Emma let out an audible gulp. That explains why Theo fainted! How long have we been here? Is it already evening? I have to keep her busy somehow.

“I didn’t eat any fruit. How did you bring me here?” she persisted.

Athena glared at her. “You are one pesky child! You tried to get help, and I had to let my pet bee on you to sting you.”

“W.. What are you going to do to us?” Theo murmured in a shaky voice.

In reply, Athena raised her sceptre, and was about to bring it down on the boy, when a thunderous voice reverberated across the room.

“You will not harm my children!” 

A beautiful woman appeared before them. She was draped in a golden gown and a crown made of crystals adorned her head. Emma and Theo bowed down before the Goddess of Wheataker. 

“Will you ever change, Athena? Spare these children! This is my order!” Olivia hollered.

Athena shook her head. “You are in my castle! I make the rules here!”

She took off her hat and flung it on the floor. It exploded into a thousand splinters and flew across the room. The twins shut their eyes instinctively. But they felt nothing. Breathing loudly, they gradually opened their eyes. A transparent wall had come up, and they could see the two fiery sisters, engaged in a gritty duel.

The Goddess of Wheataker had not only protected her children by conjuring up a wall, but was now fighting with the witch. Athena rained blows on her sister with her sceptre, but Olivia didn’t wince one bit. She waited for the exact moment when she would be able to use her magic to impale Athena – a curse she had never used in the history of Wheataker!

Emma stood on her knees and brought her hands together in a form of prayer. Theo followed suit. The Holy Moon wouldn’t leave his protégé in the lurch.

“It’s over, children. Get up!” Olivia ordered in a soft tone. “Athena won’t bother us again.”

“Is she d… dead?” Theo whispered hoarsely.

“Let’s not discuss this, children! Our friends are waiting for us back home!”

Emma burst into tears. “I am so sorry!”

Olivia stroked her blonde hair lovingly. “Don’t blame yourself. I have banished Figo and his friends away from Wheataker. Those imps had started to poison your mind. I shouldn’t have forgiven them the first time.”

“Who told you we were here?” Theo was curious to know.

“The animals were worried about you, and so sought my appointment immediately. I could sense their urgency. I granted them an audience. I seethed with anger when they told me about Figo. I could have punished him then itself, but their next words shook me. The wise owl mentioned about the castle. I knew I had to hurry up!”

“W.. What about momma and papa?” Emma spoke in a low voice.

Olivia smiled. “I assured them that I will bring you both safely home.”

Emma and Theo rushed to her, and hugged her, sniffling.

“My dear Emma! Home is the best place to be in. It’s good to explore the world. But for that you need to grow up. Till then, keep the idea of running away to yourself. Ok?”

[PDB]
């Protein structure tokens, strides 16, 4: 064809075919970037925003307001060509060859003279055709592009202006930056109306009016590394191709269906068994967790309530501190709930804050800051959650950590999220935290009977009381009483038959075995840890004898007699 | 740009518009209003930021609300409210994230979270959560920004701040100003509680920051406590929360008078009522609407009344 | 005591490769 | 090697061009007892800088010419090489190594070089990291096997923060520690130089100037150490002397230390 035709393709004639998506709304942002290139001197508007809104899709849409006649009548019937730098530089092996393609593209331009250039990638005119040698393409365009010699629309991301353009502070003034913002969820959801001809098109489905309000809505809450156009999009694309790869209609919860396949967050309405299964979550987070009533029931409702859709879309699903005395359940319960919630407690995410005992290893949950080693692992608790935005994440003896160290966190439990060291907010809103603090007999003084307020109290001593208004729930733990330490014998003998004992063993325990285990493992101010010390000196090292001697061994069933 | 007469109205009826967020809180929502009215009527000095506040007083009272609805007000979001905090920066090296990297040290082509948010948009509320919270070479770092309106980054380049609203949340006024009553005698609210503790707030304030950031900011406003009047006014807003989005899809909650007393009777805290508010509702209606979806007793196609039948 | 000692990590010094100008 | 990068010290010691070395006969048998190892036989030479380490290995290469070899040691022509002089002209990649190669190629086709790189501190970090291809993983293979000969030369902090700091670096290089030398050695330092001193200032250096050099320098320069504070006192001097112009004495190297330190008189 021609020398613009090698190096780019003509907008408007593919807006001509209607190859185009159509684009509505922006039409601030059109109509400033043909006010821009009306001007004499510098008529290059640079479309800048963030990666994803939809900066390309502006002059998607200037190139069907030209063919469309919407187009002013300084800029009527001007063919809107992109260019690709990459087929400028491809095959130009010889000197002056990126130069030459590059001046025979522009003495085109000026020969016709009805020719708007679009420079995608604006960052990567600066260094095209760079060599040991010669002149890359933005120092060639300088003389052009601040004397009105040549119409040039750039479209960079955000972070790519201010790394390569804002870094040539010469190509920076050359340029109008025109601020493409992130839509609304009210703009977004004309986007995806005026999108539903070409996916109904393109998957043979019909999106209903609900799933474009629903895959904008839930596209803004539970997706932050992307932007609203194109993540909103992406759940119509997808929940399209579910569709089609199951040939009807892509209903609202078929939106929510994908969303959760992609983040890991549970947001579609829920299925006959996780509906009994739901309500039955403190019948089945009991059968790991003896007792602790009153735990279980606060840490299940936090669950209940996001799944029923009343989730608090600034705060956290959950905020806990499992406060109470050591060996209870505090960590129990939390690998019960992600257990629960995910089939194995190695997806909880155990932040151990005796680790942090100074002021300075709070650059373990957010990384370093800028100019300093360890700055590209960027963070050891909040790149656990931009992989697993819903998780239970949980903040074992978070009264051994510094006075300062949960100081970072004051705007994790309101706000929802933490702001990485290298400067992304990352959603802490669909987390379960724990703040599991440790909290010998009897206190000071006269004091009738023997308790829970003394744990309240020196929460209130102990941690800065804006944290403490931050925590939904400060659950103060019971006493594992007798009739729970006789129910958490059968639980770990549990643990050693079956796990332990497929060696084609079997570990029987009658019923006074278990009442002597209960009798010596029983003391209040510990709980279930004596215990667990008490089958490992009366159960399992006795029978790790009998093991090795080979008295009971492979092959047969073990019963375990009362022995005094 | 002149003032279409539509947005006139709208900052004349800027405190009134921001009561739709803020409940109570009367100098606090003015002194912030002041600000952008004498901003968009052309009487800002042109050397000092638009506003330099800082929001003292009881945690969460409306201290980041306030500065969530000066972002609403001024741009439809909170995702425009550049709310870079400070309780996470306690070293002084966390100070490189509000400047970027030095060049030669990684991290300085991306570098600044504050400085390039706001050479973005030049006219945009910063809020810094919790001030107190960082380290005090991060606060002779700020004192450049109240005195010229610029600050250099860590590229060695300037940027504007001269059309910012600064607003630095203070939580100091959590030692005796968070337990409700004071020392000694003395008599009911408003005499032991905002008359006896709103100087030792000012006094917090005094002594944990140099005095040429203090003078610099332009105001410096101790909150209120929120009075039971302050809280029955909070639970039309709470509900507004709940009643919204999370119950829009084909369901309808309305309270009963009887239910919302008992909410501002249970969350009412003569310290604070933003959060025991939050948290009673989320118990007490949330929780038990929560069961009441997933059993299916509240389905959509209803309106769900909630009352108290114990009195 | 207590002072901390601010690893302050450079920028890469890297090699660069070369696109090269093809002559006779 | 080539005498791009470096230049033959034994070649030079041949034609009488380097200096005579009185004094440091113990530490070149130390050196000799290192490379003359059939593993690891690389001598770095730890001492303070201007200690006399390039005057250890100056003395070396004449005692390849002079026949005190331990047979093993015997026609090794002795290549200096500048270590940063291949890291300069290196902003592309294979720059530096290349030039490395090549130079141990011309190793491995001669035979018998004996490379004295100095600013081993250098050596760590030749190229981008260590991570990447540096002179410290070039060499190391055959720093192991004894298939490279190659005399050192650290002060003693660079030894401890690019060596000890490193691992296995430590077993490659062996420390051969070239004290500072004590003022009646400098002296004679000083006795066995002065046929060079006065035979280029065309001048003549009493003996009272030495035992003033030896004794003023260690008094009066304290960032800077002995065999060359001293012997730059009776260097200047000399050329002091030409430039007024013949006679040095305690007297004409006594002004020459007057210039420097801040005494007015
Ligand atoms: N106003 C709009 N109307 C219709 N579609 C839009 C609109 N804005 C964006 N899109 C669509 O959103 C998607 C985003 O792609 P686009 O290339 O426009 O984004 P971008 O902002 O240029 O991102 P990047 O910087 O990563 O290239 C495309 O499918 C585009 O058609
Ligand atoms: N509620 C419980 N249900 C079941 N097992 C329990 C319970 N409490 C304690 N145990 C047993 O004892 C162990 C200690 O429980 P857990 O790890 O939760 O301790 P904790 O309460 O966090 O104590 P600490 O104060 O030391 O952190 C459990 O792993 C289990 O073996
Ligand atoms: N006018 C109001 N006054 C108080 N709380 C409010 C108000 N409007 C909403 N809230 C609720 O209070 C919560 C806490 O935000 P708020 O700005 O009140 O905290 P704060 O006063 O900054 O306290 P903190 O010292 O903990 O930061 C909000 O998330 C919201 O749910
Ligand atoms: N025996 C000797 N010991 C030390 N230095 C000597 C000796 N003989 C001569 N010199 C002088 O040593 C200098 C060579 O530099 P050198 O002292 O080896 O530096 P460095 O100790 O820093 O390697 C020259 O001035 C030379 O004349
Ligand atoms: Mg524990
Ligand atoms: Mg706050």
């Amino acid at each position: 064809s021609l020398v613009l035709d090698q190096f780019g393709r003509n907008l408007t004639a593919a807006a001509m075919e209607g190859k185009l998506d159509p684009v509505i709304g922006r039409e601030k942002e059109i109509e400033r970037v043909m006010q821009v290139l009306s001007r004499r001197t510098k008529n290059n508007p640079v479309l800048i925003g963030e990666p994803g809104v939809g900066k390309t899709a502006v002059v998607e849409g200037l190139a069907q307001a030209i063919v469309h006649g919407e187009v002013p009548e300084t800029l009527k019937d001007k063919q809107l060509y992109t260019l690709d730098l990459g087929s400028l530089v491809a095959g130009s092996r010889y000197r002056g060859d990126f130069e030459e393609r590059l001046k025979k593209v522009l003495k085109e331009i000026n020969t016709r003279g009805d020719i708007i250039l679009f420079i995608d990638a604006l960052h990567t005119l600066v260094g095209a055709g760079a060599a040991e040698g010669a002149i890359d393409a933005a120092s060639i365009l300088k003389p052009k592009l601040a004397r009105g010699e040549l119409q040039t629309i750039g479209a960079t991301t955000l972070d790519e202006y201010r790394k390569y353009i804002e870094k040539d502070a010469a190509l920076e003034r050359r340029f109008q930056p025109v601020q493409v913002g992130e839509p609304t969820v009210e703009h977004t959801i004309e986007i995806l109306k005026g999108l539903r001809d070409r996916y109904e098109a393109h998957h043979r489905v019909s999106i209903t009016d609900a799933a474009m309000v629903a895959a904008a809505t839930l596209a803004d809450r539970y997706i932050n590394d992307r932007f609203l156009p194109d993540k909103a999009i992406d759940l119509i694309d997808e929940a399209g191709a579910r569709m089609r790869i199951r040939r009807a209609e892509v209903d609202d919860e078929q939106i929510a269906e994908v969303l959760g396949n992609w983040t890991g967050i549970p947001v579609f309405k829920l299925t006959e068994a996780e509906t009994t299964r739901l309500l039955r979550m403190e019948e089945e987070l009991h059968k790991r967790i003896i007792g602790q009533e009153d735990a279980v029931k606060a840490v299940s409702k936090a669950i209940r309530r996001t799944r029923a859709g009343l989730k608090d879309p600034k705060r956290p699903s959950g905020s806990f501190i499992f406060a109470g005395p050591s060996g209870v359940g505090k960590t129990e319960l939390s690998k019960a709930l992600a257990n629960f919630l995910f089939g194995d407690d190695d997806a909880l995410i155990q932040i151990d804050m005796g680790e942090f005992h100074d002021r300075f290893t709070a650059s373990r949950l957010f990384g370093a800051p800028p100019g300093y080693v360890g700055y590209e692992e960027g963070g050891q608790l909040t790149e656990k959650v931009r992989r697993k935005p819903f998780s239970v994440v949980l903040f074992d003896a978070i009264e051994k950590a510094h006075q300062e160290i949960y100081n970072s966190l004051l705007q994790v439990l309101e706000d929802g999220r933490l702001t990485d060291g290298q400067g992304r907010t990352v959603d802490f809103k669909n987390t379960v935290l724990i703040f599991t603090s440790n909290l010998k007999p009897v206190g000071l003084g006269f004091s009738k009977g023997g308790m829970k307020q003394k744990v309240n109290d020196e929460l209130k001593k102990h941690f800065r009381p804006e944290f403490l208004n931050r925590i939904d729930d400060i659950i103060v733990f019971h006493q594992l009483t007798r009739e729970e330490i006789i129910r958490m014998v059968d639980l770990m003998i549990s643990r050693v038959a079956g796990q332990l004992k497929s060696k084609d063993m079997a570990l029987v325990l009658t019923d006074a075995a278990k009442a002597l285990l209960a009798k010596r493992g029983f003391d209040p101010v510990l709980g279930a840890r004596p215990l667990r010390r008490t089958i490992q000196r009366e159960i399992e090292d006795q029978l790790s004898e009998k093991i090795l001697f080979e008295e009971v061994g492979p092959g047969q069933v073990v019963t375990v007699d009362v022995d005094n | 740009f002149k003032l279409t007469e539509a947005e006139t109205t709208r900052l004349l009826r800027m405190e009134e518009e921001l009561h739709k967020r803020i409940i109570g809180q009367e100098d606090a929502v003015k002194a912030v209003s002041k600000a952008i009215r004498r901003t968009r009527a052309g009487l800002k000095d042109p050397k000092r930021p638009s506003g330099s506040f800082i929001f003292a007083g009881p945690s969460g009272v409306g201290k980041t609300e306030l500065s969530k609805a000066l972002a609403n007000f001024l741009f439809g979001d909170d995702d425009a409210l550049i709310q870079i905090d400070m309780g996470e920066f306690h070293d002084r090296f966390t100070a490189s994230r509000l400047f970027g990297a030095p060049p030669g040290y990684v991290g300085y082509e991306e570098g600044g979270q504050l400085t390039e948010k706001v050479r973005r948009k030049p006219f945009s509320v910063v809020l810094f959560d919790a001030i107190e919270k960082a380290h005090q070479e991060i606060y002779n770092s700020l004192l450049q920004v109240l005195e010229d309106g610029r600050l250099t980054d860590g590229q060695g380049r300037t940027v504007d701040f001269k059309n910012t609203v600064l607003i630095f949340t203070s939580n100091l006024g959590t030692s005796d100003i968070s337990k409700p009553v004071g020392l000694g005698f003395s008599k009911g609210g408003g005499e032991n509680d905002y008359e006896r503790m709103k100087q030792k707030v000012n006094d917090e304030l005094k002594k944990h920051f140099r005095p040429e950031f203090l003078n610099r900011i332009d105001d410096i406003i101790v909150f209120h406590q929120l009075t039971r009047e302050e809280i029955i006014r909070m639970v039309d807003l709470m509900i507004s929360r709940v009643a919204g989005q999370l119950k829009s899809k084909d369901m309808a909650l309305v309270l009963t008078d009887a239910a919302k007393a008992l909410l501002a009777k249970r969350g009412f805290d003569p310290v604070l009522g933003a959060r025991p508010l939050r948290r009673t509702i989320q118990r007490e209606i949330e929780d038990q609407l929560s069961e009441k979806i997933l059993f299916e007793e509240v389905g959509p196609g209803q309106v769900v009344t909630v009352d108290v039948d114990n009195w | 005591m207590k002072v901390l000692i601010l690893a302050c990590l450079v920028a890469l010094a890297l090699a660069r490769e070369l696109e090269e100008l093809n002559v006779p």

The twins nodded. 


The familiar yeasty aroma wafted in across the forest of Wheataker, as Emma and Theo returned home. The moonbeams cast their silvery glow on the leaves, while they swayed in the gentle breeze like graceful ballet dancers, and welcomed the children heartily. The nightingales sang paeans in praise of the kind Goddess Olivia who hadn’t hesitated to take down her evil sister to protect her children. The wild cats cracked jokes of naughty kids lured by evil imps, their bellies jiggling with laughter. The deer broke out into impromptu jigs with their fawns. The Holy Moon smiled from above. The order had been restored in the forest!

“Momma!” Emma squealed, fat tears trickling down her cheeks/

Mr. and Mrs. Scone were delighted to see their children. 

“I promise that I won’t run away from home again!”

“I too will make sure my sister is safe,” Theo whispered.

Their mother smiled, and winked at their father. Mr. Scone grinned like a Cheshire cat. 

“Why do you both have this strange expression on your face?” Emma and Theo asked in unison. 

Mrs. Scone replied, “We wanted to celebrate this joyous occasion by….,” she paused, giggled, and brought out the biggest tart baked ever in the House of Scones.

“Momma!” Emma rolled her eyes, and laughed.

And they lived happily ever after!
Connect with Penmancy:



Penmancy gets a small share of every purchase you make through these links, and every little helps us continue bringing you the reads you love!

Latest posts by Narayani Manapadam (see all)

Let us know what you think about this story.

This site uses Akismet to reduce spam. Learn how your comment data is processed.

© Penmancy 2018 All rights reserved.
%d bloggers like this: